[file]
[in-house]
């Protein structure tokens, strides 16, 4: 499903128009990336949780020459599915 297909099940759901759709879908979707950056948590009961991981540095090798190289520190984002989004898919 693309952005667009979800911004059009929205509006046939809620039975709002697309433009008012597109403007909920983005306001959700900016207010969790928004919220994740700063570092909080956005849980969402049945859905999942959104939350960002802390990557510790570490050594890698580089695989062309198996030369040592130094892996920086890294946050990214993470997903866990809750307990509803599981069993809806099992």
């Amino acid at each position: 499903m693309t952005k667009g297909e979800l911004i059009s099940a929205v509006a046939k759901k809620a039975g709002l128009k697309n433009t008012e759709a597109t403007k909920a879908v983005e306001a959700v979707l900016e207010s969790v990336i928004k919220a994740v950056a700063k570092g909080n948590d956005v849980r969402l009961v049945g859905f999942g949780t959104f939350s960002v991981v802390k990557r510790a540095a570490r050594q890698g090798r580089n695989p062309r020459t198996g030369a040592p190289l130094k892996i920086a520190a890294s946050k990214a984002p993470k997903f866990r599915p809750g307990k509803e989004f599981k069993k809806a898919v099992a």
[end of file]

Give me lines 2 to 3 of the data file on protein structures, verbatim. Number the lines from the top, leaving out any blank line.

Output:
């Protein structure tokens, strides 16, 4: 499903128009990336949780020459599915 297909099940759901759709879908979707950056948590009961991981540095090798190289520190984002989004898919 693309952005667009979800911004059009929205509006046939809620039975709002697309433009008012597109403007909920983005306001959700900016207010969790928004919220994740700063570092909080956005849980969402049945859905999942959104939350960002802390990557510790570490050594890698580089695989062309198996030369040592130094892996920086890294946050990214993470997903866990809750307990509803599981069993809806099992």
């Amino acid at each position: 499903m693309t952005k667009g297909e979800l911004i059009s099940a929205v509006a046939k759901k809620a039975g709002l128009k697309n433009t008012e759709a597109t403007k909920a879908v983005e306001a959700v979707l900016e207010s969790v990336i928004k919220a994740v950056a700063k570092g909080n948590d956005v849980r969402l009961v049945g859905f999942g949780t959104f939350s960002v991981v802390k990557r510790a540095a570490r050594q890698g090798r580089n695989p062309r020459t198996g030369a040592p190289l130094k892996i920086a520190a890294s946050k990214a984002p993470k997903f866990r599915p809750g307990k509803e989004f599981k069993k809806a898919v099992a």